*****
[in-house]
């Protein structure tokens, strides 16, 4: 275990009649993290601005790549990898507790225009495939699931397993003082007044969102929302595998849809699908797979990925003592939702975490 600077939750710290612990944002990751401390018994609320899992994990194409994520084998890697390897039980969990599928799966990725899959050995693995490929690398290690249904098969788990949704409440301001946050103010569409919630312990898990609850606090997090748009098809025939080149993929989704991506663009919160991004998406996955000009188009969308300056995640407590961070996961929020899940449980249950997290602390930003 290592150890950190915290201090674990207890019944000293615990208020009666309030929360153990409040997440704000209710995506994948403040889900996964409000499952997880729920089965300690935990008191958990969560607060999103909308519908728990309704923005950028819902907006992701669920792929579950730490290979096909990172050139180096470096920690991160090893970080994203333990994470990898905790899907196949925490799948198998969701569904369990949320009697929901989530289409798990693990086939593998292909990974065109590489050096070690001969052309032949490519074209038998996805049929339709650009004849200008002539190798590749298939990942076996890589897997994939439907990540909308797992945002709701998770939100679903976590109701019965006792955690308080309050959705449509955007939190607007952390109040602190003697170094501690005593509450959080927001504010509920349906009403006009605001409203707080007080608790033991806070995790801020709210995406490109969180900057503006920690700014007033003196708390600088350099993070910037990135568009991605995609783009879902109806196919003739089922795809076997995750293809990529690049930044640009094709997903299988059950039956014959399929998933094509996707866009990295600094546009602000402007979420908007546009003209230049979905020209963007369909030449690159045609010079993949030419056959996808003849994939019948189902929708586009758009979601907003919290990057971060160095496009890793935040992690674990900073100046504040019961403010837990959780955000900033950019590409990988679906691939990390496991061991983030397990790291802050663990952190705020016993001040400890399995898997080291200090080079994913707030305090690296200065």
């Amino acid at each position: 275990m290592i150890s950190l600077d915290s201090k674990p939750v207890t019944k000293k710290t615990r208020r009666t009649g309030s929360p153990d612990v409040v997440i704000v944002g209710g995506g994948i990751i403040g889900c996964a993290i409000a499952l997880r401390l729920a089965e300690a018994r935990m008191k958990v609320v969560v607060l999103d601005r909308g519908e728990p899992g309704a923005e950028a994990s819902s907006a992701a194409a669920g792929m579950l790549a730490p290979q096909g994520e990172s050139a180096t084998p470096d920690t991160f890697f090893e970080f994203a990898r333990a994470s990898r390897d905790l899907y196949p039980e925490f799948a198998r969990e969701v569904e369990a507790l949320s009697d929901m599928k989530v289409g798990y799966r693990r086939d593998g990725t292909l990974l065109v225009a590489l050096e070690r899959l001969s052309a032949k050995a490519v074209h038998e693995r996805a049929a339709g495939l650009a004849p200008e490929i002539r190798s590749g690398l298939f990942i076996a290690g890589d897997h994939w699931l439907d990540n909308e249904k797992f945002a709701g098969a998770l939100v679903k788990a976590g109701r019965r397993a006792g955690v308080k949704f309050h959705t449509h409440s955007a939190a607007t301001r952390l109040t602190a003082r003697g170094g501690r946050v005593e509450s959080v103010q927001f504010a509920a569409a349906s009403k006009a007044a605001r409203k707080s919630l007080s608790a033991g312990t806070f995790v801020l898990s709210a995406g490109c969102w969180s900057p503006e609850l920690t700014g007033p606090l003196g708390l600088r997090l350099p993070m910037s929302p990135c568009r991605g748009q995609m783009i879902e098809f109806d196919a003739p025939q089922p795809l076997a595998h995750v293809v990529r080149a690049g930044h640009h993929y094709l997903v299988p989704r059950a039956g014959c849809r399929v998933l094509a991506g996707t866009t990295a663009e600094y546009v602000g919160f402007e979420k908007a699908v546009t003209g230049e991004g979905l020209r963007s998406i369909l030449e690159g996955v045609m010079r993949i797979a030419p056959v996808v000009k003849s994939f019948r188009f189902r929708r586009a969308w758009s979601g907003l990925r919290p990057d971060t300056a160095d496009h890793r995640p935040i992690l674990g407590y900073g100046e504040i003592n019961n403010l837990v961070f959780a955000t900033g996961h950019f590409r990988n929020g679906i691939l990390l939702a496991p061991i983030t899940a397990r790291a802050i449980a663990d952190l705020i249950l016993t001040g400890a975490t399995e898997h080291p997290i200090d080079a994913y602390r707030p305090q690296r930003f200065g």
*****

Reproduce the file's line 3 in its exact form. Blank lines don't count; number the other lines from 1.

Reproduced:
């Amino acid at each position: 275990m290592i150890s950190l600077d915290s201090k674990p939750v207890t019944k000293k710290t615990r208020r009666t009649g309030s929360p153990d612990v409040v997440i704000v944002g209710g995506g994948i990751i403040g889900c996964a993290i409000a499952l997880r401390l729920a089965e300690a018994r935990m008191k958990v609320v969560v607060l999103d601005r909308g519908e728990p899992g309704a923005e950028a994990s819902s907006a992701a194409a669920g792929m579950l790549a730490p290979q096909g994520e990172s050139a180096t084998p470096d920690t991160f890697f090893e970080f994203a990898r333990a994470s990898r390897d905790l899907y196949p039980e925490f799948a198998r969990e969701v569904e369990a507790l949320s009697d929901m599928k989530v289409g798990y799966r693990r086939d593998g990725t292909l990974l065109v225009a590489l050096e070690r899959l001969s052309a032949k050995a490519v074209h038998e693995r996805a049929a339709g495939l650009a004849p200008e490929i002539r190798s590749g690398l298939f990942i076996a290690g890589d897997h994939w699931l439907d990540n909308e249904k797992f945002a709701g098969a998770l939100v679903k788990a976590g109701r019965r397993a006792g955690v308080k949704f309050h959705t449509h409440s955007a939190a607007t301001r952390l109040t602190a003082r003697g170094g501690r946050v005593e509450s959080v103010q927001f504010a509920a569409a349906s009403k006009a007044a605001r409203k707080s919630l007080s608790a033991g312990t806070f995790v801020l898990s709210a995406g490109c969102w969180s900057p503006e609850l920690t700014g007033p606090l003196g708390l600088r997090l350099p993070m910037s929302p990135c568009r991605g748009q995609m783009i879902e098809f109806d196919a003739p025939q089922p795809l076997a595998h995750v293809v990529r080149a690049g930044h640009h993929y094709l997903v299988p989704r059950a039956g014959c849809r399929v998933l094509a991506g996707t866009t990295a663009e600094y546009v602000g919160f402007e979420k908007a699908v546009t003209g230049e991004g979905l020209r963007s998406i369909l030449e690159g996955v045609m010079r993949i797979a030419p056959v996808v000009k003849s994939f019948r188009f189902r929708r586009a969308w758009s979601g907003l990925r919290p990057d971060t300056a160095d496009h890793r995640p935040i992690l674990g407590y900073g100046e504040i003592n019961n403010l837990v961070f959780a955000t900033g996961h950019f590409r990988n929020g679906i691939l990390l939702a496991p061991i983030t899940a397990r790291a802050i449980a663990d952190l705020i249950l016993t001040g400890a975490t399995e898997h080291p997290i200090d080079a994913y602390r707030p305090q690296r930003f200065g």